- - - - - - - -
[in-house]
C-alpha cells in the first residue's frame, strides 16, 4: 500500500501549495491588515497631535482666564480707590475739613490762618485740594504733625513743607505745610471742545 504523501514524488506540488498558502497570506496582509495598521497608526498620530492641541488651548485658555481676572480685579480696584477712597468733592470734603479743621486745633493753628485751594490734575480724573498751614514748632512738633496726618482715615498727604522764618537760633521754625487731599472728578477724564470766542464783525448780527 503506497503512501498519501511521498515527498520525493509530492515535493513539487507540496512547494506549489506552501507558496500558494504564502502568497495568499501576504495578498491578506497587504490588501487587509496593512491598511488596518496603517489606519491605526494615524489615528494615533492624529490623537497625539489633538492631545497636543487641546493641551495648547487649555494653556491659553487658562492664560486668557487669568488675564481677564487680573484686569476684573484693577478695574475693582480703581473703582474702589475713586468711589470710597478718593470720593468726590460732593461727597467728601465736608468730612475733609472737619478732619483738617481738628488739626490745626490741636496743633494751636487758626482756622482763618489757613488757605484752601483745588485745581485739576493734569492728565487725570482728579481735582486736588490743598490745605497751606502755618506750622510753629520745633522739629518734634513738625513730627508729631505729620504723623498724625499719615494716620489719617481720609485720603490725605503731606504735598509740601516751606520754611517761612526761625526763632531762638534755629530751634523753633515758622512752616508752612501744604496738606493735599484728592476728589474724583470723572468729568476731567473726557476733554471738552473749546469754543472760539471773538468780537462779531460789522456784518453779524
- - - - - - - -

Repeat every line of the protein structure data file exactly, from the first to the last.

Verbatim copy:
[in-house]
C-alpha cells in the first residue's frame, strides 16, 4: 500500500501549495491588515497631535482666564480707590475739613490762618485740594504733625513743607505745610471742545 504523501514524488506540488498558502497570506496582509495598521497608526498620530492641541488651548485658555481676572480685579480696584477712597468733592470734603479743621486745633493753628485751594490734575480724573498751614514748632512738633496726618482715615498727604522764618537760633521754625487731599472728578477724564470766542464783525448780527 503506497503512501498519501511521498515527498520525493509530492515535493513539487507540496512547494506549489506552501507558496500558494504564502502568497495568499501576504495578498491578506497587504490588501487587509496593512491598511488596518496603517489606519491605526494615524489615528494615533492624529490623537497625539489633538492631545497636543487641546493641551495648547487649555494653556491659553487658562492664560486668557487669568488675564481677564487680573484686569476684573484693577478695574475693582480703581473703582474702589475713586468711589470710597478718593470720593468726590460732593461727597467728601465736608468730612475733609472737619478732619483738617481738628488739626490745626490741636496743633494751636487758626482756622482763618489757613488757605484752601483745588485745581485739576493734569492728565487725570482728579481735582486736588490743598490745605497751606502755618506750622510753629520745633522739629518734634513738625513730627508729631505729620504723623498724625499719615494716620489719617481720609485720603490725605503731606504735598509740601516751606520754611517761612526761625526763632531762638534755629530751634523753633515758622512752616508752612501744604496738606493735599484728592476728589474724583470723572468729568476731567473726557476733554471738552473749546469754543472760539471773538468780537462779531460789522456784518453779524